Hate to admit it, but I completely agree with the tea-party folks about the National Commission on Fiscal Responsibility and Reform. It's an absolutely worthless waste of time, taxpayer money, and our attention.
Dana Milbank concedes Republicans on the commission will never agree to any sort of tax increase under any circumstances ("A sober effort to tame debt," Tuesday). Even if Republicans on the commission agree to anything, the rest of their party will never go along.
The first priority of policymakers should be to get Americans back to work. To do that, the government needs to engage in heavy stimulus spending. The budget should, eventually, be in some sort of balance. But there is no urgent need to do that anytime soon.
Richmond L. Gardner
I really enjoyed your "Shadow War" series by John Shiffman, on an elite Philadelphia squad of U.S. agents' secret mission against Iran.
It's an amazing piece of research written in a spellbinding, gripping fashion. As a patriotic American, I'm frankly stunned by this activity.
I'm glad you're letting us in on the secret. And I'm glad there are those who are trying to stem the tide. I laud them.
One day when our Inquirer wasn't delivered by the time I left for work (very unusual), I actually bought a copy at a newsstand, so I could read Shiffman's installment that day.
Re: "Court approves sheriff's sale of Prince Theater," Tuesday:
As a supporter of the Prince Music Theater and lifelong musical theater enthusiast, I have been distressed, dismayed, and now disgusted by the demise of this institution.
I am distressed that an institution with the potential to be a vital hub of a vibrant regional theater scene lost its focus almost immediately after opening its doors by mounting the types of shows already well represented by other theaters in town.
I am dismayed by the board of directors' apparent lack of oversight, and its unfathomable decision to let theater president Marjorie Samoff steer the Prince down the path to irrelevance. And now I am disgusted that Samoff, having accomplished this feat, is trying to play the victim.
Everyone associated with events surrounding the Prince over the past decade knows the economy and TD Bank are not the real problems. The problems with the Prince began well before the recession.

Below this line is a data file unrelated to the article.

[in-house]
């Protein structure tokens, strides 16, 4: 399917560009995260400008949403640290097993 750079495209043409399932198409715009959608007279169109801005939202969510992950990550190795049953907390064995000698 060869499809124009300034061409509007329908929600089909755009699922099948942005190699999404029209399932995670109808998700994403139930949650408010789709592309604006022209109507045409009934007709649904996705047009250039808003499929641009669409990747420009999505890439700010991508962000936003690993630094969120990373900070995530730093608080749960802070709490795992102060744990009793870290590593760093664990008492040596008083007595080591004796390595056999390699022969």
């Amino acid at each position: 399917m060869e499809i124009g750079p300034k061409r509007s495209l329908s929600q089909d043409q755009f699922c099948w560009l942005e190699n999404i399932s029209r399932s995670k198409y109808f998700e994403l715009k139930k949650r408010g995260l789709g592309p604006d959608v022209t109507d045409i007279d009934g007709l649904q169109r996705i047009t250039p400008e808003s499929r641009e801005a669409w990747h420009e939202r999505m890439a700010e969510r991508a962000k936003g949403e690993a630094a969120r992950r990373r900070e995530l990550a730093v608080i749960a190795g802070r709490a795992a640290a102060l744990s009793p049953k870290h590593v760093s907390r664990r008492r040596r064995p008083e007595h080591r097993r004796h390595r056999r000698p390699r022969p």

If Samoff cares as deeply about the Prince as she publicly professes, she should resign. The board should install professional management with leadership skills and proven results. In leaving, Samoff would finally be deserving of our gratitude.
Re: "Christie hinting at ambitions?," Tuesday:
Chris Christie needs to grow up and realize he is the governor for all of New Jersey's residents, not just those who agree with his policies. His reported use of a sarcastic, whining voice while in Iowa to mock both New Jersey students and teachers is childish, counterproductive, and only serves his self-aggrandizement.
"This is the garbage I have to listen to in New Jersey. And you wonder why I'm in Iowa," said Christie.
The governor should realize that when he is out of state, even fueling his personal ambitions, he is an ambassador for the Garden State. Belittling New Jersey and its citizens does nothing to promote tourism or business here.
Steven M. Stern
I was disappointed to see that Valley Forge National Historical Park will be going forward with a deer kill in November. This "problem" is human-caused and it will not be solved with bullets.
Taxpayers do not need to have any more of their hard-earned money going to a deer kill that will not work and that is dangerous. The remaining deer will have more food, so the does will produce twins or triplets, and younger does will begin to reproduce earlier.
Geraldine F. Jacobs
Re: "Amid 'blind stamping,' foreclosures are halted," Wednesday:
I can't believe that Sens. Robert Menendez (D., N.J.) and Al Franken (D., Minn.), along with House Speaker Nancy Pelosi (D., Calif.), have the nerve to criticize banks for not reading all of the foreclosure papers before serving them.
This is after they passed several bloated 1,000-page bills (TARP, Obamacare, etc.) without ever reading them themselves. If just signing off blindly is OK for Congress, why not the banks?
Re: "Proposed postal-rate increase is rejected," Friday:
The U.S. Postal Service confounds me. It might be the only business that does not have a rate structure that is determined by the amount of effort required to complete the task.
Send a letter to California: 44 cents. Send one to your neighbor across the street: 44 cents. How can a business operate like that and not incur massive debt?